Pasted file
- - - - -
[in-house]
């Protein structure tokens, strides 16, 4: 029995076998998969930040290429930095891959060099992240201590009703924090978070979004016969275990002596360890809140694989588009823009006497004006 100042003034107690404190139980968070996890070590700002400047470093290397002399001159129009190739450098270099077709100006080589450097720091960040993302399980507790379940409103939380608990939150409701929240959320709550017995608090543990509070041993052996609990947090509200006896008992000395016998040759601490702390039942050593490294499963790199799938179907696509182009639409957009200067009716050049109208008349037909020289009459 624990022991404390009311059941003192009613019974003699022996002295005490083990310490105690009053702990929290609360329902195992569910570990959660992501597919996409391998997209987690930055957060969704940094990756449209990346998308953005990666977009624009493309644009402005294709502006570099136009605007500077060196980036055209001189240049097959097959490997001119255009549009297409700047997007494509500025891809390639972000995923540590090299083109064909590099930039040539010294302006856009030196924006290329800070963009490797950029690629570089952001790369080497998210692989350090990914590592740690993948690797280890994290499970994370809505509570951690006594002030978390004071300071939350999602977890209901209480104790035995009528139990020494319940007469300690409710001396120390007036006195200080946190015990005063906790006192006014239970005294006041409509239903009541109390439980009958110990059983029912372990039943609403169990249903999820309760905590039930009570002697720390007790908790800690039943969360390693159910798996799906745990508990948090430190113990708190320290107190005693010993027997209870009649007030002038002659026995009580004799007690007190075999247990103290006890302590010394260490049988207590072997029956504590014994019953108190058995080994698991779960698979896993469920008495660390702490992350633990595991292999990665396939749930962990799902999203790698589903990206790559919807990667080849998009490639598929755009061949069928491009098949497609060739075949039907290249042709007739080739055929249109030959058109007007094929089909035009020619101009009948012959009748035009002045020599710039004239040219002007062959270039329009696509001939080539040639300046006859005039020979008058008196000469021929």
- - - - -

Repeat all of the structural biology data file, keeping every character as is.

[in-house]
């Protein structure tokens, strides 16, 4: 029995076998998969930040290429930095891959060099992240201590009703924090978070979004016969275990002596360890809140694989588009823009006497004006 100042003034107690404190139980968070996890070590700002400047470093290397002399001159129009190739450098270099077709100006080589450097720091960040993302399980507790379940409103939380608990939150409701929240959320709550017995608090543990509070041993052996609990947090509200006896008992000395016998040759601490702390039942050593490294499963790199799938179907696509182009639409957009200067009716050049109208008349037909020289009459 624990022991404390009311059941003192009613019974003699022996002295005490083990310490105690009053702990929290609360329902195992569910570990959660992501597919996409391998997209987690930055957060969704940094990756449209990346998308953005990666977009624009493309644009402005294709502006570099136009605007500077060196980036055209001189240049097959097959490997001119255009549009297409700047997007494509500025891809390639972000995923540590090299083109064909590099930039040539010294302006856009030196924006290329800070963009490797950029690629570089952001790369080497998210692989350090990914590592740690993948690797280890994290499970994370809505509570951690006594002030978390004071300071939350999602977890209901209480104790035995009528139990020494319940007469300690409710001396120390007036006195200080946190015990005063906790006192006014239970005294006041409509239903009541109390439980009958110990059983029912372990039943609403169990249903999820309760905590039930009570002697720390007790908790800690039943969360390693159910798996799906745990508990948090430190113990708190320290107190005693010993027997209870009649007030002038002659026995009580004799007690007190075999247990103290006890302590010394260490049988207590072997029956504590014994019953108190058995080994698991779960698979896993469920008495660390702490992350633990595991292999990665396939749930962990799902999203790698589903990206790559919807990667080849998009490639598929755009061949069928491009098949497609060739075949039907290249042709007739080739055929249109030959058109007007094929089909035009020619101009009948012959009748035009002045020599710039004239040219002007062959270039329009696509001939080539040639300046006859005039020979008058008196000469021929």